Exelon does plan to spend $400 million in the next three years for post-Fukushima modifications, some of that for vents—but not filters.
“The one thing I would tell you is that the Fukushima event, we have learned a lot from it,” Czufin said. “We continue to look at how the plant in Japan was operated differently from my plant.”
He’s right. They are different. The independent Japanese commission on Fukushima says so: U.S. plants are much better regulated, run and prepared. And nuclear is already at a competitive disadvantage, according to Bloomberg New Energy Finance; natural gas plants can produce electricity for about 40 percent less. If the industry loses this one, it’s going to hurt.
A last question for the director of NRC Region III, Charles Casto. Is he satisfied now that under circumstances like Fukushima Daiichi, he has the technology to operate vents at the stations that are under his authority?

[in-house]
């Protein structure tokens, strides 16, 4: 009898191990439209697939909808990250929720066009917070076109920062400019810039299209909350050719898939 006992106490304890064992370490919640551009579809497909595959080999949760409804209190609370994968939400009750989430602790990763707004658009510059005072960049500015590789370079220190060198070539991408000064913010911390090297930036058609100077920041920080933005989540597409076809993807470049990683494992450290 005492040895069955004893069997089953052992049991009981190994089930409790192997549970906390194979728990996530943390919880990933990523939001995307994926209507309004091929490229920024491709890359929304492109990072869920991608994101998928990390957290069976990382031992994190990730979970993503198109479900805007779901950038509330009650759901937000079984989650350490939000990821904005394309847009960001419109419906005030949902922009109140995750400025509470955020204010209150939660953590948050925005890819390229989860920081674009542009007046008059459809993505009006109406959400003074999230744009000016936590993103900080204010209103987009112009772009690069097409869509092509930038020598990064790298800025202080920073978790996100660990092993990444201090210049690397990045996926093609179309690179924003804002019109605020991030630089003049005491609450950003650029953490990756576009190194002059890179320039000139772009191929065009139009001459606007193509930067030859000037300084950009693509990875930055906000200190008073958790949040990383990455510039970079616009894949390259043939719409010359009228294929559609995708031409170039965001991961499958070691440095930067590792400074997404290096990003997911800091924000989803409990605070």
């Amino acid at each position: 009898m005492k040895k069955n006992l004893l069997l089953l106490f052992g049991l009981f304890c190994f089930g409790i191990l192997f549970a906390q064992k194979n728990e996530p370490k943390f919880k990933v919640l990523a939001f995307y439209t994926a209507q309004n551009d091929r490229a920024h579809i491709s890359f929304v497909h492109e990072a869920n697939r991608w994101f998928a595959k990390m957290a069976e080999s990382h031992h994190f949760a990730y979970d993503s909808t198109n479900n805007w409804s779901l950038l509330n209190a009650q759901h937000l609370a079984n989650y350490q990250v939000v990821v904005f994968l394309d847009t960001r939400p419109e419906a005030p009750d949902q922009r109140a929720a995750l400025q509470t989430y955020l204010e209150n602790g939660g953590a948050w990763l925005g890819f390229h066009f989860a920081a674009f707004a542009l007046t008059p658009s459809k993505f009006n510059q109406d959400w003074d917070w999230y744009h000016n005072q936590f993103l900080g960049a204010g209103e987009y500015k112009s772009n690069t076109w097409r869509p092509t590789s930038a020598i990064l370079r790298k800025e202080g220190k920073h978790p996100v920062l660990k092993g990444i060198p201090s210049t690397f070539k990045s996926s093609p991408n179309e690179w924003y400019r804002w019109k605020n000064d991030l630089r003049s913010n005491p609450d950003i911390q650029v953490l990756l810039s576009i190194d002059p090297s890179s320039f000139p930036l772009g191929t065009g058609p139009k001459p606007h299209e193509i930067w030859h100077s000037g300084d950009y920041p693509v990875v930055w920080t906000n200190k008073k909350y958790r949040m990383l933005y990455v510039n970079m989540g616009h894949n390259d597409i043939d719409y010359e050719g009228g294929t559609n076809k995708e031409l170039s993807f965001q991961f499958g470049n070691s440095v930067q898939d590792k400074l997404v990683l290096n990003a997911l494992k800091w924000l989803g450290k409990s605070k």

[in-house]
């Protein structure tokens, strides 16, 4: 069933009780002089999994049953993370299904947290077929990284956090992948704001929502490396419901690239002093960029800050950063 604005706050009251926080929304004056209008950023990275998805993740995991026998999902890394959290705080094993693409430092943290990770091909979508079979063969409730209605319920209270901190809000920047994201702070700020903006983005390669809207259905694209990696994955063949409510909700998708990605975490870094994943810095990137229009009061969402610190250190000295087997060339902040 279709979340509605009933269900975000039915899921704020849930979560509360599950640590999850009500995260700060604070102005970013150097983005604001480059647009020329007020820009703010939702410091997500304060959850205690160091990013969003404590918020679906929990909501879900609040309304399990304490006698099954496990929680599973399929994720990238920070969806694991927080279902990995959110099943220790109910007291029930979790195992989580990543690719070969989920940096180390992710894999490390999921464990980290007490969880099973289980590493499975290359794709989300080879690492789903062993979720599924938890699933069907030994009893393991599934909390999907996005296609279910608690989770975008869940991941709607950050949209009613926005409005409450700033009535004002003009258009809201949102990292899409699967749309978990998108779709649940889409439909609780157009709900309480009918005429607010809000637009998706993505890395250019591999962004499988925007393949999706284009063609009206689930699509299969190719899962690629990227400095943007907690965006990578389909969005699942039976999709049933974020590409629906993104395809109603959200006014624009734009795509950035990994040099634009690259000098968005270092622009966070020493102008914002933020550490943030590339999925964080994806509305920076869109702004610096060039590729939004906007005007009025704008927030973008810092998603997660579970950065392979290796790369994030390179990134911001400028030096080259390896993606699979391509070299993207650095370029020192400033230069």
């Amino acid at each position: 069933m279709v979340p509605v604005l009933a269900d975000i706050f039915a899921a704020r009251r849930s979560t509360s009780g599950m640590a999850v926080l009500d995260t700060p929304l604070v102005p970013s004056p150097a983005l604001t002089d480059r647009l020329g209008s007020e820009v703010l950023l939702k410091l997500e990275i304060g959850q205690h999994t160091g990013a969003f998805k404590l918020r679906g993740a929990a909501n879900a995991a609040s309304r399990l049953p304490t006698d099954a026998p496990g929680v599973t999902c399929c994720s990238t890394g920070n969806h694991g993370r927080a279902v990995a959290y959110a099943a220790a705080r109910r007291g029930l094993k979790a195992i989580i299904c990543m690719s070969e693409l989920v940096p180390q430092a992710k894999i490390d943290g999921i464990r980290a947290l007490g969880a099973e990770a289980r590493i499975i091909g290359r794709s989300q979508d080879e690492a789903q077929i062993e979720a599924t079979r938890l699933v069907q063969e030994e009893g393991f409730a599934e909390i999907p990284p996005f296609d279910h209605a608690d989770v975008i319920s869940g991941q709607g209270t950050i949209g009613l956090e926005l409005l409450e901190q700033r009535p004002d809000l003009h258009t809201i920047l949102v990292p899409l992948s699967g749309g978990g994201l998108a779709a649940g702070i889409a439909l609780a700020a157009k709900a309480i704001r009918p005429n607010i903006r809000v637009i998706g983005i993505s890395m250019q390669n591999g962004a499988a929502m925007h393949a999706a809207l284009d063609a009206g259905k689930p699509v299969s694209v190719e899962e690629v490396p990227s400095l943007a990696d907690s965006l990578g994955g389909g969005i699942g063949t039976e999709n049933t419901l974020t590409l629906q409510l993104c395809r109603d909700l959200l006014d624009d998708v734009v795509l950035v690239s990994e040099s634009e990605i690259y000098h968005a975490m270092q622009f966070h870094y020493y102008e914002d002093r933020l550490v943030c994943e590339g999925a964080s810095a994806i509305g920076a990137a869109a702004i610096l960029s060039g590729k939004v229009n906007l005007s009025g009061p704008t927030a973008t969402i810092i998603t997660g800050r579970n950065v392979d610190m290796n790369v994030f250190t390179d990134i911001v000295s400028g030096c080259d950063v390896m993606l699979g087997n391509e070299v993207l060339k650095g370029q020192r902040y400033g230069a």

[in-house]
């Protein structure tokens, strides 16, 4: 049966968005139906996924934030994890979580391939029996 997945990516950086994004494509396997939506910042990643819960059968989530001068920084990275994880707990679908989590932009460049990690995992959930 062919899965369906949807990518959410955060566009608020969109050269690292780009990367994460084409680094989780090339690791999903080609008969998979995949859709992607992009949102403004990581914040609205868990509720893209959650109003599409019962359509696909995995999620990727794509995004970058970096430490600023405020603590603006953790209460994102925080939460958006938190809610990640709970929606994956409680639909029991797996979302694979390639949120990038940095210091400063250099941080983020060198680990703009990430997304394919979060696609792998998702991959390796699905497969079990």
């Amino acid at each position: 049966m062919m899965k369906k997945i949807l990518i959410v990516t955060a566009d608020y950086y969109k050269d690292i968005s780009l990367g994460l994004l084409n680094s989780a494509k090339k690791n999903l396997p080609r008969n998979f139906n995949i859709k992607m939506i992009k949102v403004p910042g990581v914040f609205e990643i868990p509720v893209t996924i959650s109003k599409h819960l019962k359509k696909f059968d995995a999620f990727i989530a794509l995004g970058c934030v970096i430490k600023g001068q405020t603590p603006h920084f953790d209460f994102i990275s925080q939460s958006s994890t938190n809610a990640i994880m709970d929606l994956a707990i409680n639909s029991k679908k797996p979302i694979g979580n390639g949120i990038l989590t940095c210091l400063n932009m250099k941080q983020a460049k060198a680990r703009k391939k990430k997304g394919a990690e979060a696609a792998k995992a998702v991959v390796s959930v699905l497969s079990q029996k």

“Yes,” Casto said, “we believe that we have reliable vents and that the operators can do a controlled vent in a reliable way during an accident.”
But unusual things do happen, as at the Pilgrim Station. Without the filters, there is a very small chance that those vents might become a kind of radioactive fire hose. That’s what the fight is about.
The NRC Commissioners are voting on this issue now—a process that can take weeks, or longer.
What do you think? Given a very, very low probability event with very, very high consequences, do you think that vent filters should be required in these reactors?
Alex Chadwick is the host of the public radio series, BURN: An Energy Journal, from SoundVision productions and American Public Media’s Marketplace, produced with funding from the Alfred P. Sloan Foundation.